Facial pain can be difficult to diagnose and treat, and requires an experienced, multidisciplinary team to relieve your pain. The Center for Facial Pain at the Neuroscience Institute draws from resources offered within Research Medical Center to identify the cause of your facial pain and find the treatment options that work for you.
What is Facial Pain?
Facial pain is pain felt in any part of the face, including the mouth and eyes. Most causes of facial pain are harmless and temporary, but severe or chronic facial pain can have many causes, some of them potentially serious. It’s important to be evaluated by a team experienced with facial pain and its possible causes.
What Causes Facial Pain?
Some causes of facial pain and their symptoms include:
- Trigeminal neuralgia. This condition affects the trigeminal nerve, which supplies sensation to your face. It may be caused by a blood vessel or tumor pressing on the nerve. This causes severe, electrical or shock-like pain, on one side of the face. The pain usually lasts less than a minute or two during each episode. It might go away, even for months, and return randomly.
- Occipital neuralgia. This condition involves the occipital nerves, which are nerves that run from the top of the spinal cord up through the scalp. When these nerves are injured or inflamed, you may feel sharp, jabbing, aching, or throbbing pain in the back of the head. You may feel the pain on one or both sides of your head and scalp and it may hurt to move your neck.
- Atypical facial pain. This refers to facial pain that has no identified cause. People often describe the pain as aching, burning or crushing. It is often misdiagnosed and can be challenging to treat.
- Post-shingles pain. People who have had shingles (a painful rash) sometimes develop chronic pain called postherpetic neuralgia. The pain is usually located in the same place or places where the shingles rash occurred. It can be intermittent or constant, and no one knows why some people get it and some don’t.
How is Facial Pain Diagnosed?
Because there are so many causes of facial pain, it can be challenging to diagnose. Our team will conduct a complete neurological examination and ask detailed questions about your symptoms and the location of your pain. We will also ask questions about your medical and family history. You will probably need an MRI (magnetic resonance imaging) or other type of scan to exclude tumors or other serious causes of your pain. Even if no cause can be identified, we can help you find relief.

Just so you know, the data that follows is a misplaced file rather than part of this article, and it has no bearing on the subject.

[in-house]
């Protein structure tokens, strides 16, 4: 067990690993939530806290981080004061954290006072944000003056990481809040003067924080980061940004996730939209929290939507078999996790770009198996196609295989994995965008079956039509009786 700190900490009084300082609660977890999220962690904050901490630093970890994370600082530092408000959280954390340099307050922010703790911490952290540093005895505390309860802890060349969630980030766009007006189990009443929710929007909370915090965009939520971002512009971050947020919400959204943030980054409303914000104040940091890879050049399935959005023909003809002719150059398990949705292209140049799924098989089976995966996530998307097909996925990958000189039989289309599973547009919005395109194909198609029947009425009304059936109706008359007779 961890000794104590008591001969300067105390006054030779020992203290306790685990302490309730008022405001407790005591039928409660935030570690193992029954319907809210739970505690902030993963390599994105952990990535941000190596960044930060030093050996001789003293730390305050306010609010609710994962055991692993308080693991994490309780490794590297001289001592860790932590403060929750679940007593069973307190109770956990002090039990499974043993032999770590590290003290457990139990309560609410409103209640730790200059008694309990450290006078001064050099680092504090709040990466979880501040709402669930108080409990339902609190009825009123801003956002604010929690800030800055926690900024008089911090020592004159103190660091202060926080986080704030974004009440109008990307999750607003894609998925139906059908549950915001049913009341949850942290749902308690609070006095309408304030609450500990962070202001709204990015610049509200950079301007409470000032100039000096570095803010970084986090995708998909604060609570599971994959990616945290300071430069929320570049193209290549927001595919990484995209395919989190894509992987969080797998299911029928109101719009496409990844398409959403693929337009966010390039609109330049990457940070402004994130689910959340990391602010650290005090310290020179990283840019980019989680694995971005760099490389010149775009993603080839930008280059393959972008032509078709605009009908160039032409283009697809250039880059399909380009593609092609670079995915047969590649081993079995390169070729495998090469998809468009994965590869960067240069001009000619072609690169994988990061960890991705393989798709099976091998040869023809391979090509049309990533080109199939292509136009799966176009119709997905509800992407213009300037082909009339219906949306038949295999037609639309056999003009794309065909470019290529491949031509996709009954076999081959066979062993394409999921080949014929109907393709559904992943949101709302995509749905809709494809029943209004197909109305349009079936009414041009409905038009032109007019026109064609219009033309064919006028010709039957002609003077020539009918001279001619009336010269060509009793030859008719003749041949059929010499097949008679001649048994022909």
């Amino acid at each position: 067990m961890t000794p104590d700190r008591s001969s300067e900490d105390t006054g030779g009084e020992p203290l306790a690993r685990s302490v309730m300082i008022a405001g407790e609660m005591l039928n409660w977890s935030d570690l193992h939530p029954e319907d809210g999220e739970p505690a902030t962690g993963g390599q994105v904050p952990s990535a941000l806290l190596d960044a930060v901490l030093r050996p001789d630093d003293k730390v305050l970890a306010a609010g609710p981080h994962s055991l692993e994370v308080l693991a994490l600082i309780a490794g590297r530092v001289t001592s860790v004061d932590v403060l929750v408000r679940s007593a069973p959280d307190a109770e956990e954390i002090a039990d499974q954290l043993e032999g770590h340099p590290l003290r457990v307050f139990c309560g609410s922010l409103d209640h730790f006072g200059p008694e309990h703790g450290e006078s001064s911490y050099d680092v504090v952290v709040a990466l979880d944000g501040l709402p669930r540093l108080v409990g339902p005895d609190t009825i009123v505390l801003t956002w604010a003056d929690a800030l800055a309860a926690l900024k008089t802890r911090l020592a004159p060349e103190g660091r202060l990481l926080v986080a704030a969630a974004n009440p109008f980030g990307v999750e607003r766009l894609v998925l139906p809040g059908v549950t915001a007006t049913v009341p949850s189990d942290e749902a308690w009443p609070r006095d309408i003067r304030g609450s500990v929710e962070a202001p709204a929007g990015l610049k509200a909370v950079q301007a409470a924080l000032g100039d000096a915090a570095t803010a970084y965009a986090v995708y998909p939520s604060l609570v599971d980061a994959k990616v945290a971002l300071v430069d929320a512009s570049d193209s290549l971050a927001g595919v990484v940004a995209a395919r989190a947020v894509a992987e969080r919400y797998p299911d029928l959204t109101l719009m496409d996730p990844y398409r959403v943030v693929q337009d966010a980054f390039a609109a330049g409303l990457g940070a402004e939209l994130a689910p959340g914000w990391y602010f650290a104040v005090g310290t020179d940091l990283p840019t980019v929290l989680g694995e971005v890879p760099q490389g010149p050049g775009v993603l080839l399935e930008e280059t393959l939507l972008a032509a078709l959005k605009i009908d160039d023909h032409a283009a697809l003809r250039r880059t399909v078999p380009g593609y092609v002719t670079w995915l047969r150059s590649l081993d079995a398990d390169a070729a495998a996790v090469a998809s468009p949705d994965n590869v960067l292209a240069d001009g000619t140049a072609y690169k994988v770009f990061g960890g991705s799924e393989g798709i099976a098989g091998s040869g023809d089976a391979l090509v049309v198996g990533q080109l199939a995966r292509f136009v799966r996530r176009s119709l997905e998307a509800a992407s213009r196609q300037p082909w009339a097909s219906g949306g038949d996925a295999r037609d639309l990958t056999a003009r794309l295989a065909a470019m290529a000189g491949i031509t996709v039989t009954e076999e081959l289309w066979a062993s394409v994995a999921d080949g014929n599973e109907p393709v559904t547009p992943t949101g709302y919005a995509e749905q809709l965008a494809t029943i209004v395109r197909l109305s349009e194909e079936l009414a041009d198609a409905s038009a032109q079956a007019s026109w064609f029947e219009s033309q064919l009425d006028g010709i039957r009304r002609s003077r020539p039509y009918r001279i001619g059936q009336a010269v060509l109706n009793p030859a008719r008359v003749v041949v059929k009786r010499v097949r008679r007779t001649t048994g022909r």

How is Facial Pain Treated and Managed?
Your treatment will depend on the cause of your pain, its severity and other factors. Some treatment options we offer include:
- Balloon compression. In this minimally invasive procedure, a needle is inserted into the cheek and threaded to a part of the trigeminal nerve. A catheter with a tiny balloon on the tip is passed through the needle and positioned over the nerve. The balloon is inflated to squeeze part of the nerve, to damage it and keep it from sending pain signals to the face. The needle, catheter and balloon are then removed and patients return home on the same day as the procedure.
- Microvascular decompression. This open surgical procedure can relieve pressure on a nerve by inserting a tiny sponge between the nerve and the blood vessel that is pressing against it.
- Motor cortex stimulation. This surgical procedure places electrodes on the surface of the brain to control pain signals. It often helps when medication and other treatments have failed.
- Percutaneous radiofrequency trigeminal rhizotomy. This minimally invasive procedure can relieve nerve pain by destroying the part of the nerve that causes pain and suppressing the pain signal to your brain. The surgeon inserts a hollow needle through the skin of your cheek into the trigeminal nerve at the base of the skull. A small wire is passed through the needle to deliver heat that destroys some of the nerve fibers, which suppresses the nerve’s pain signals.
- Stereotactic radiosurgery (Gamma Knife®). Radiosurgery precisely delivers beams of radiation to a target location in the brain. For facial pain, the target is usually the trigeminal nerve where it enters the brain. The Gamma Knife can also treat tumors that are pressing on a nerve, without the need for open surgery.
- Subcutaneous stimulation. This minimally invasive technique targets small nerve fibers just beneath the skin. It can often relieve facial pain, including atypical facial pain that may not respond to other treatments.
- Surgical rhizotomy. This procedure severs selected nerve roots and can often bring relief of pain that doesn’t respond to other treatments.
When you’re learning about facial pain and what you can do about it, make sure your sources are reliable. Here are a few places to start:
- National Institute of Neurological Disorders and Stroke - trigeminal neuralgia information
- Facial Pain Association